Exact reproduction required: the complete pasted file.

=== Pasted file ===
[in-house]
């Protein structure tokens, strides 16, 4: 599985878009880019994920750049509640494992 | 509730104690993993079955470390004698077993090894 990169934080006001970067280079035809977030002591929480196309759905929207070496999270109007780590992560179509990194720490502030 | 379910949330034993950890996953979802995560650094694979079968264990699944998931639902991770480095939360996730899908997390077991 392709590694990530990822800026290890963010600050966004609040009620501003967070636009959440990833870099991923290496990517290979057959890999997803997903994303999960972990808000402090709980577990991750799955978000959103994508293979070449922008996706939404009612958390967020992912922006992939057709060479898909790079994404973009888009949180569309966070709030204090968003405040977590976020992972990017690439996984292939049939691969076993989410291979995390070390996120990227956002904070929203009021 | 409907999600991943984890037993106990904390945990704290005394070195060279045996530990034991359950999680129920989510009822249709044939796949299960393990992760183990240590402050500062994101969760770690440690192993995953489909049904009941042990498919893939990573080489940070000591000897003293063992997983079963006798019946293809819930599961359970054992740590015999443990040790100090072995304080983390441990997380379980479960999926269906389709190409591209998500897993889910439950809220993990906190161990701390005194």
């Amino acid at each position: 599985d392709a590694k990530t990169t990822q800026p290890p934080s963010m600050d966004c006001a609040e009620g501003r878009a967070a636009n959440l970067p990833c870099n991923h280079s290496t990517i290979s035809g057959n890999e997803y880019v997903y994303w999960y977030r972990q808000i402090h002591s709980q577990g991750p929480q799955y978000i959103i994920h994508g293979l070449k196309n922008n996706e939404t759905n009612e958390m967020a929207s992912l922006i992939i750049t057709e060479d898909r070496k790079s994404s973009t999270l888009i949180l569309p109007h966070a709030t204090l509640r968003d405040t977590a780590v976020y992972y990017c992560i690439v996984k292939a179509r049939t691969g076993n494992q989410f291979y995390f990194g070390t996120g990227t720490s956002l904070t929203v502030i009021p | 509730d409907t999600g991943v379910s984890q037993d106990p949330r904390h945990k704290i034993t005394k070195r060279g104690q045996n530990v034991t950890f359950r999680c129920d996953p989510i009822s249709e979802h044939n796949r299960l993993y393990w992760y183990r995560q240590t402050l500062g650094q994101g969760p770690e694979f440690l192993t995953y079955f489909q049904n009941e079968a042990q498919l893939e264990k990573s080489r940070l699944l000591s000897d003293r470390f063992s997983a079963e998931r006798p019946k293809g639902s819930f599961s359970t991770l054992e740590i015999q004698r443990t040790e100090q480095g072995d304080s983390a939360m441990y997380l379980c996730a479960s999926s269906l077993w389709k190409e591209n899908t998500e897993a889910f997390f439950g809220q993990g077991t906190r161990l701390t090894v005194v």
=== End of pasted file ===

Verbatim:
[in-house]
């Protein structure tokens, strides 16, 4: 599985878009880019994920750049509640494992 | 509730104690993993079955470390004698077993090894 990169934080006001970067280079035809977030002591929480196309759905929207070496999270109007780590992560179509990194720490502030 | 379910949330034993950890996953979802995560650094694979079968264990699944998931639902991770480095939360996730899908997390077991 392709590694990530990822800026290890963010600050966004609040009620501003967070636009959440990833870099991923290496990517290979057959890999997803997903994303999960972990808000402090709980577990991750799955978000959103994508293979070449922008996706939404009612958390967020992912922006992939057709060479898909790079994404973009888009949180569309966070709030204090968003405040977590976020992972990017690439996984292939049939691969076993989410291979995390070390996120990227956002904070929203009021 | 409907999600991943984890037993106990904390945990704290005394070195060279045996530990034991359950999680129920989510009822249709044939796949299960393990992760183990240590402050500062994101969760770690440690192993995953489909049904009941042990498919893939990573080489940070000591000897003293063992997983079963006798019946293809819930599961359970054992740590015999443990040790100090072995304080983390441990997380379980479960999926269906389709190409591209998500897993889910439950809220993990906190161990701390005194």
């Amino acid at each position: 599985d392709a590694k990530t990169t990822q800026p290890p934080s963010m600050d966004c006001a609040e009620g501003r878009a967070a636009n959440l970067p990833c870099n991923h280079s290496t990517i290979s035809g057959n890999e997803y880019v997903y994303w999960y977030r972990q808000i402090h002591s709980q577990g991750p929480q799955y978000i959103i994920h994508g293979l070449k196309n922008n996706e939404t759905n009612e958390m967020a929207s992912l922006i992939i750049t057709e060479d898909r070496k790079s994404s973009t999270l888009i949180l569309p109007h966070a709030t204090l509640r968003d405040t977590a780590v976020y992972y990017c992560i690439v996984k292939a179509r049939t691969g076993n494992q989410f291979y995390f990194g070390t996120g990227t720490s956002l904070t929203v502030i009021p | 509730d409907t999600g991943v379910s984890q037993d106990p949330r904390h945990k704290i034993t005394k070195r060279g104690q045996n530990v034991t950890f359950r999680c129920d996953p989510i009822s249709e979802h044939n796949r299960l993993y393990w992760y183990r995560q240590t402050l500062g650094q994101g969760p770690e694979f440690l192993t995953y079955f489909q049904n009941e079968a042990q498919l893939e264990k990573s080489r940070l699944l000591s000897d003293r470390f063992s997983a079963e998931r006798p019946k293809g639902s819930f599961s359970t991770l054992e740590i015999q004698r443990t040790e100090q480095g072995d304080s983390a939360m441990y997380l379980c996730a479960s999926s269906l077993w389709k190409e591209n899908t998500e897993a889910f997390f439950g809220q993990g077991t906190r161990l701390t090894v005194v």